Three Sisters - Review

Anton Chekhov's drama of lost illusions and thwarted hopes, as with all his work, presents a challenge to any company, professional or amateur, that wishes to stage it. His writing requires strong direction to achieve the style required and highly skilled acting talents to give creditability to the characters if it is to be successful. Sadly this production was found wanting in both areas and falls short of the high standard that this company have set in the past.

The story revolves round Olga, Masha and Irina, the Prozorov sisters, and their yearnings to leave a stifling provincial existence and to return to Moscow, the place of their happy childhood. At the end of the play with all their hopes shattered they face a bleak future resigned to the need to survive.

I have to confess that I do not hold Chekhov in the high esteem that others give him. His characters often come across as ludicrous with dialogue that is almost un-playable. Such was the case in this play, particularly with some of the male roles. Maybe the fault lies in the translation.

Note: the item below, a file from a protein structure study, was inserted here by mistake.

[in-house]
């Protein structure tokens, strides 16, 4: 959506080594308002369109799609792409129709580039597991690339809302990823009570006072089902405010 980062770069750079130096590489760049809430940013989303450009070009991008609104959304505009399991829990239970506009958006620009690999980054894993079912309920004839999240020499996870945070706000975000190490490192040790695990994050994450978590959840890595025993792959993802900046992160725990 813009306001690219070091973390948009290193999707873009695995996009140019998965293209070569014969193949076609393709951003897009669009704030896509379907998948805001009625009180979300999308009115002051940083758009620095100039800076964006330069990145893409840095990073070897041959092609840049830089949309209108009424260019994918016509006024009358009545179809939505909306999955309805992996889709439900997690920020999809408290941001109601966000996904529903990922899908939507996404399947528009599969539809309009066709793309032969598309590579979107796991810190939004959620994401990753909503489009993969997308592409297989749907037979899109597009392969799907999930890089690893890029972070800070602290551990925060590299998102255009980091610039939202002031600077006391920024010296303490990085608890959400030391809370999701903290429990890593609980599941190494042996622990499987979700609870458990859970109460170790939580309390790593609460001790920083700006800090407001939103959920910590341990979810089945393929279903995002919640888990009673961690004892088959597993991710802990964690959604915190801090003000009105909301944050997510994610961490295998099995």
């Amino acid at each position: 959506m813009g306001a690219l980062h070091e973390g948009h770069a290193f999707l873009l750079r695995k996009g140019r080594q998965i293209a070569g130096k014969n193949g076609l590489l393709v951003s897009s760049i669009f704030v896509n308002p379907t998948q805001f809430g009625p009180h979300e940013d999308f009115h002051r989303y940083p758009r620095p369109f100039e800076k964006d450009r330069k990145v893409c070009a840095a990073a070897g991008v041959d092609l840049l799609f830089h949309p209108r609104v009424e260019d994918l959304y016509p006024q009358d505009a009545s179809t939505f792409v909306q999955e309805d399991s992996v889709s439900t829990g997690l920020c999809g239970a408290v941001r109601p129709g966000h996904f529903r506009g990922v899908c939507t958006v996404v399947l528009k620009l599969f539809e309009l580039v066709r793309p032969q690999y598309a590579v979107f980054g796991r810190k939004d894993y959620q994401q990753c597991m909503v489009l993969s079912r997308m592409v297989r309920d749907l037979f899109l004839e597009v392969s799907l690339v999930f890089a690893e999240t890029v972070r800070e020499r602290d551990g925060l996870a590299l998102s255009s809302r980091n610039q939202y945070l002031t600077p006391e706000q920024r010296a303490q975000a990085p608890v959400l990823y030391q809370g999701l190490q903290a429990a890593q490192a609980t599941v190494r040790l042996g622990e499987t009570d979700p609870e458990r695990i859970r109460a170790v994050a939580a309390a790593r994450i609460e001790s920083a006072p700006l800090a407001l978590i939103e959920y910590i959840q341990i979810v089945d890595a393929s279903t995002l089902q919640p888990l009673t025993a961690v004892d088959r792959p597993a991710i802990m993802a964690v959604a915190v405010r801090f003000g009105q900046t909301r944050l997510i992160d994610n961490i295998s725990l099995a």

The staging of the play in the Studio was well conceived with full use being made to convey different areas of the household. However the action was badly lit on occasions and the actors badly placed at times, particularly in the Third Act when five characters all sat in a straight line, facing front.

The standard of acting was of a mixed quality. It was sad to see two actors, who have impressed me in the past, being allowed to mar their otherwise excellent performances with excessive mannerisms. Martin Nicholls found it necessary to emphasise almost every word with flailing hands or dancing feet, thus distracting from the dialogue, whilst Jet Tattersall at times went over the top and produced a caricature rather than a character.

However, on a more positive note there were two scenes that deserve special mention for the quality of acting that produced poignant moments. The first being where Masha, beautifully played by Alex Childs, who trapped inside a stale marriage, confesses to her sisters her love for an officer similarly trapped. The other was the scene between Irina who agrees to marry the Baron even though she does not love him. In the hands of Serena Brand & Carl Boardman this scene was particularly moving.

Of all the reviews that I have done for NVT this has been the hardest and saddest for me to do.

Barrie Jerram